Rohit Sharma’s 17-year journey in T20Is ends with a dream run at the 2024 T20 World Cup.

Only 9 men in the history of T20 cricket can call themselves T20 World Cup winners twice over. Of these, 8 men were part of the West Indian sides that won in 2012 and 2016 - a four-year cycle that saw the team from the Caribbean boss the format.

The ninth man made his international debut during the inaugural T20 World Cup, and played an important role in helping India win the trophy. Rohit Sharma batted only 3 times in the 2007 T20 World Cup, but he was unbeaten on each occasion. His 50* in his maiden international innings saw him win Man of the Match against South Africa. A crucial 30* vs Pakistan in the final - India’s second-best score of the innings - ensured India had a defendable score. 

That young lad who played a couple of spirited innings and tasted instant success in the 2007 edition has had to wait 17 years before lifting the trophy again. This time, he did so as the captain. Post this historic win, Rohit Sharma announced his retirement from T20Is, marking the end of an incredible journey in the shortest format of the game.

Rohit has proven to be an invaluable member of the team throughout his T20I career. The first half of his career had flashes of brilliance - such as his knock against Australia in the 2010 T20 World Cup where he scored 79* in an innings where the next best score for India was 13. 

Post his move to the top of the order, the floodgates truly opened. Rohit's stats before he started opening were decent, especially for the early years of T20 cricket: An average of 28.29 and strike rate of 126.24 across 27 innings. 

As an opener, though, Rohit was unparalleled. The average jumped to 32.60 while the strike rate ballooned to 143.02. In 2015, he became the second Indian cricketer after Suresh Raina to score a century in T20Is, achieving the feat against South Africa. He would go on to add four more centuries to his kitty, ending his career with the joint most T20I centuries, tied with Glenn Maxwell. But Rohit also has 32 fifties, comfortably clear of Maxwell’s 11. 

In 2017, Rohit hit a century off just 35 deliveries against Sri Lanka, tying the then-record for fastest T20I century with David Miller. It remains the joint fastest T20I century against a full member nation. 

Rohit Sharma's records in T20Is are remarkable. He holds the record for the most runs in T20Is (4231), a testament to his consistency and longevity. He was the first cricketer to hit 200 sixes in T20Is and has hit over 600 sixes across all formats, the most by any cricketer. Additionally, he holds the record for hitting the most sixes as an opener in T20Is (184). Rohit is also the only Indian cricketer to have played in all editions of the T20 World Cup since its inception in 2007, showcasing his endurance and adaptability over the years.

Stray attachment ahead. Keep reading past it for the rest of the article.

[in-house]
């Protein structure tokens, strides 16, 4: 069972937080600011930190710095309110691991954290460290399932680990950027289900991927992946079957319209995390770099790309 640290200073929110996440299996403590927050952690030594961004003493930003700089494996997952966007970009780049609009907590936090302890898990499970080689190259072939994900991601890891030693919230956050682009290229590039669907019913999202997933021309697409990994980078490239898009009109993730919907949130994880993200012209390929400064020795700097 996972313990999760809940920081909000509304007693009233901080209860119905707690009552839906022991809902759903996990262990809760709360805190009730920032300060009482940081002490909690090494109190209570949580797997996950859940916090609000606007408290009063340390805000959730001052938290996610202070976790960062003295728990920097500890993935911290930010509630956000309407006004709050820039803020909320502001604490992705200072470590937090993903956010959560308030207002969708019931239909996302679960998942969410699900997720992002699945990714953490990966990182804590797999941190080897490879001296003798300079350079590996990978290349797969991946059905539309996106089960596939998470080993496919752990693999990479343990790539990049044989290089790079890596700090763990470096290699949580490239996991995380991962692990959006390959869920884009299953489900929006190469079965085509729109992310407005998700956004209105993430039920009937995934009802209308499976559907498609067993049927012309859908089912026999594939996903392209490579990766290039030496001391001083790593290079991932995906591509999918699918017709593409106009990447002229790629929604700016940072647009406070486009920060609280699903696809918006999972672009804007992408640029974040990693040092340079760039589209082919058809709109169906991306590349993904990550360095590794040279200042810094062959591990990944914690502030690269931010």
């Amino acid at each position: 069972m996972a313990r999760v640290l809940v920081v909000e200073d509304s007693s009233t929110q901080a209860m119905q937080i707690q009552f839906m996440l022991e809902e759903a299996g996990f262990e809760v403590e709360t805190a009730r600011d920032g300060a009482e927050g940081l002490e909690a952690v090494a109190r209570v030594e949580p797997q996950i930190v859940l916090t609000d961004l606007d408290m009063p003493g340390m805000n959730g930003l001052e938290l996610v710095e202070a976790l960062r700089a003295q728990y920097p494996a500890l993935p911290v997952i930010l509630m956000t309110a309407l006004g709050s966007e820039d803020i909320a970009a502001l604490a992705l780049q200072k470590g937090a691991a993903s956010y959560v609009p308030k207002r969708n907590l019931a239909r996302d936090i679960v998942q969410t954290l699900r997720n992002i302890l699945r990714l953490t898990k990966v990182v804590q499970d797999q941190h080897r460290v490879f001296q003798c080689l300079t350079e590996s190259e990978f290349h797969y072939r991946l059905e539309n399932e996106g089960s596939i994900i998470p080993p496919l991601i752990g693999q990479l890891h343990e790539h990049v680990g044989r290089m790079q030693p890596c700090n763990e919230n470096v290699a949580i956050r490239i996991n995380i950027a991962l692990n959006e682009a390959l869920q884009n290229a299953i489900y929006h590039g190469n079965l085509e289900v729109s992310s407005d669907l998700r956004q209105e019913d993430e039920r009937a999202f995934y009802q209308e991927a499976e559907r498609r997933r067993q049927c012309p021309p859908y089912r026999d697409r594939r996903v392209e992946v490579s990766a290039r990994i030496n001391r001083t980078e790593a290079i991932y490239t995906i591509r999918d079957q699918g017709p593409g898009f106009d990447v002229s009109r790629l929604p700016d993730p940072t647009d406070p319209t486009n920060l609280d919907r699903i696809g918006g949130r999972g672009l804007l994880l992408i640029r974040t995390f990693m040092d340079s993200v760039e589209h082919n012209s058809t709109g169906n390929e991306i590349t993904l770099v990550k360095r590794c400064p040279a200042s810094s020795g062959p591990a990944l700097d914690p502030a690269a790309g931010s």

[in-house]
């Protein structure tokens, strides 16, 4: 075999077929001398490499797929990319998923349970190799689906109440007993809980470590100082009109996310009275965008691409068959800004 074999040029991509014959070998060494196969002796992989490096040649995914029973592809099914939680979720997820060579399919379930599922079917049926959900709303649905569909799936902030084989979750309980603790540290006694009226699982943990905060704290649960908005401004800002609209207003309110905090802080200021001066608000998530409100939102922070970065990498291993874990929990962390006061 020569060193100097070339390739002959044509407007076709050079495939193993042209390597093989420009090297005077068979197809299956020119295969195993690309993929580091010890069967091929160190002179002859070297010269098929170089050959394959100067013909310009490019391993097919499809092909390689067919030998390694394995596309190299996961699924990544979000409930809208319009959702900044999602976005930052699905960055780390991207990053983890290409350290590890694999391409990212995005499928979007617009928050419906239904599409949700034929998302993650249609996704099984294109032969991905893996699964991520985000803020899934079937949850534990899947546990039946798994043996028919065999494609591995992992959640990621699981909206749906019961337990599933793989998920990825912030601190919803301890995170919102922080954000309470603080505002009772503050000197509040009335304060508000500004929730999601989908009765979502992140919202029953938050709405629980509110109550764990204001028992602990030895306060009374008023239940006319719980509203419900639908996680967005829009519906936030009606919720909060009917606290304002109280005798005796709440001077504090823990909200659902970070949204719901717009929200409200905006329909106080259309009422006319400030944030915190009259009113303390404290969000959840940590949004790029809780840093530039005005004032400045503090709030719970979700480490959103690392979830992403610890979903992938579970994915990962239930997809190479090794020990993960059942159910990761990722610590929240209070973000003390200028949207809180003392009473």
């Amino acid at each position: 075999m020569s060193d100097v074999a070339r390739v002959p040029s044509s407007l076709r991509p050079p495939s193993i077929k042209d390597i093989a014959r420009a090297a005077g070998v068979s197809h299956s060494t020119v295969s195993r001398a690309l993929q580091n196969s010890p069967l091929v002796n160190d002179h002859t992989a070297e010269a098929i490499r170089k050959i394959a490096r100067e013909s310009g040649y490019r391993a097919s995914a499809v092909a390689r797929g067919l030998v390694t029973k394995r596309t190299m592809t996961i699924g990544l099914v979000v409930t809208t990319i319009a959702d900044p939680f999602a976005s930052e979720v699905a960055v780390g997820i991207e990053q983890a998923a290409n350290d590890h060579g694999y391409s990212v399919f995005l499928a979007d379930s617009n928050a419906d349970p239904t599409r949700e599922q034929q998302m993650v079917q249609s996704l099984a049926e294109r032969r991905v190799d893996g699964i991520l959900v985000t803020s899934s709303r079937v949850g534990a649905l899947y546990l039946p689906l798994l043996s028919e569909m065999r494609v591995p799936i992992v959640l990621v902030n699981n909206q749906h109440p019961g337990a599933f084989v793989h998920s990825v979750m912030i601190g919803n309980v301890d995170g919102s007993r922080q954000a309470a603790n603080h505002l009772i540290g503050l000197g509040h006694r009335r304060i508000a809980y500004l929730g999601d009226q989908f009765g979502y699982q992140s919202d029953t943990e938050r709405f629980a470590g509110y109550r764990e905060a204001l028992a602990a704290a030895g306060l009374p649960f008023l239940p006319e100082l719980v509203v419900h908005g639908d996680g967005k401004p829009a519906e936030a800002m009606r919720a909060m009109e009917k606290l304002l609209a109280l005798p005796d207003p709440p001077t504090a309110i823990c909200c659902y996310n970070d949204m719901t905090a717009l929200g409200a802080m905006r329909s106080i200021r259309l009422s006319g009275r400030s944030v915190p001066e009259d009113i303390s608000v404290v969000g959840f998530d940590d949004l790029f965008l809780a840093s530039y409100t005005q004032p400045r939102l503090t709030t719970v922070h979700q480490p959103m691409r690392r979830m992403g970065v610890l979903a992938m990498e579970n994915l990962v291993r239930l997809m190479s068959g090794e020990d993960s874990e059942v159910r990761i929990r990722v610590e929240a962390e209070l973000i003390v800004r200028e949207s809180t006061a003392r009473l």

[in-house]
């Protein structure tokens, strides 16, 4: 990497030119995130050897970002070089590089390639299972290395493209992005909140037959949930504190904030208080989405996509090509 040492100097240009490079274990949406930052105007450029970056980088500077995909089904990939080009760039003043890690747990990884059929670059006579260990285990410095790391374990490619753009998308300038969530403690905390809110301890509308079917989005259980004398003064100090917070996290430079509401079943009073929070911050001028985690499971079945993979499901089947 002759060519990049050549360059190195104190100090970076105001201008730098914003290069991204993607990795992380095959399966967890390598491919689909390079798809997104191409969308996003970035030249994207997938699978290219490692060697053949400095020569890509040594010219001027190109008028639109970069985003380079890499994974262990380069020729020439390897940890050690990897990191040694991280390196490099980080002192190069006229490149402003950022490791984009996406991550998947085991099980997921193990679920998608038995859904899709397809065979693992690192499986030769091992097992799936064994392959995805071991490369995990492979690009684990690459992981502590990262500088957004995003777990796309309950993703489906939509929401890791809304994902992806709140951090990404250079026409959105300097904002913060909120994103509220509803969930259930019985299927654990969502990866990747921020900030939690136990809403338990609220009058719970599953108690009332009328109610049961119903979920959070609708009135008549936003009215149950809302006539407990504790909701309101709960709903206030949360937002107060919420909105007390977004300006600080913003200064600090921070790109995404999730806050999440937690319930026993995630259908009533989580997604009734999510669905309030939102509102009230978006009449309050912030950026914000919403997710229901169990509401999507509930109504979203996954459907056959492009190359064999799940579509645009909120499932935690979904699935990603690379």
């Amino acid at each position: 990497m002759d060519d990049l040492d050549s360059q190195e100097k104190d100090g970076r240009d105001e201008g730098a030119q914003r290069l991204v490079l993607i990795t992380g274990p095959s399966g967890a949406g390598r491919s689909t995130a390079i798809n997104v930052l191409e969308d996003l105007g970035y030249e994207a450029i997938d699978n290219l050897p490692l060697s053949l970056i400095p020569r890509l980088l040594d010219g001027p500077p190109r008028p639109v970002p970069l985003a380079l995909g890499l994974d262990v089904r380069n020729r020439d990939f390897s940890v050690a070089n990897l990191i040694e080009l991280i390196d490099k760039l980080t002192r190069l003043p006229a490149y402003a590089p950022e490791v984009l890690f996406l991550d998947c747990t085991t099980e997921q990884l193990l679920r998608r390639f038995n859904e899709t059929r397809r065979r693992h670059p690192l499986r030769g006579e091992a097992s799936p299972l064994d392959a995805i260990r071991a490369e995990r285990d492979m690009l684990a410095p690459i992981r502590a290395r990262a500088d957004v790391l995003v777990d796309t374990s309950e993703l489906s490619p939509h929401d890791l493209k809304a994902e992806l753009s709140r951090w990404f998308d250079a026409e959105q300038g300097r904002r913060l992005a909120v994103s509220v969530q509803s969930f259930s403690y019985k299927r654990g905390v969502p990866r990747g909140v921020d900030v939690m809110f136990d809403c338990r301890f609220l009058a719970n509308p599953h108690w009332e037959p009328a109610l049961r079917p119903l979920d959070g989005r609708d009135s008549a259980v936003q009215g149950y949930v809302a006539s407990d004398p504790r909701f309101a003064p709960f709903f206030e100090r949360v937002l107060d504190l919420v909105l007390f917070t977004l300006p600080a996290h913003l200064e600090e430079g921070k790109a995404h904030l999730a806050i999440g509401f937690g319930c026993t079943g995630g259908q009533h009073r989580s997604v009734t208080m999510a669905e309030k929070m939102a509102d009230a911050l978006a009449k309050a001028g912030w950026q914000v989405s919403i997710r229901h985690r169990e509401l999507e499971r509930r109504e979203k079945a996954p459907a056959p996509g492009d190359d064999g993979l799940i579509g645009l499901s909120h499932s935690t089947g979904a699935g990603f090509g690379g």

Rohit's captaincy has been as stellar as his batting. He led India to victory in the 2018 Nidahas Trophy when regular skipper Virat Kohli was unavailable. Named the full-time skipper after the 2021 T20 World Cup, Rohit became the first captain to win 50 T20I matches. The 2024 T20 World Cup win was the pinnacle of his captaincy career. After the disappointment of the 2023 ODI World Cup, he focused on the 2024 T20 World Cup, and his efforts paid off.

Following the 2022 T20 World Cup Semi-Final, Rohit told Dinesh Karthik that they needed to play differently, and he backed his words with actions. He played one of his best T20I innings, scoring 92 off just 41 balls against Australia to virtually knock them out of the tournament. Continuing his form, he scored 57 off 39 deliveries on a tough Guyana pitch in the semi-final against England.

In the 2024 T20 World Cup final, although his contribution with the bat was modest, his captaincy was exceptional, especially towards the end of the game, where he effectively managed the pressure against South Africa. His strategic acumen and calm demeanor under pressure were instrumental in guiding India to victory. The moment India won the World Cup, the emotions were palpable. The iconic image of Rohit Sharma and Virat Kohli celebrating together will be cherished by fans for years to come as both legends retired after this memorable victory.

Rohit's influence extended beyond his statistics and records. He inspired a generation of cricketers with his performances, leadership, and work ethic. His journey from a young kid playing in the maidans of Mumbai to leading India to a World Cup victory is a story of dedication, perseverance, and excellence. As he bids farewell to T20Is, the legacy he leaves behind will continue to inspire future generations of cricketers and fans alike.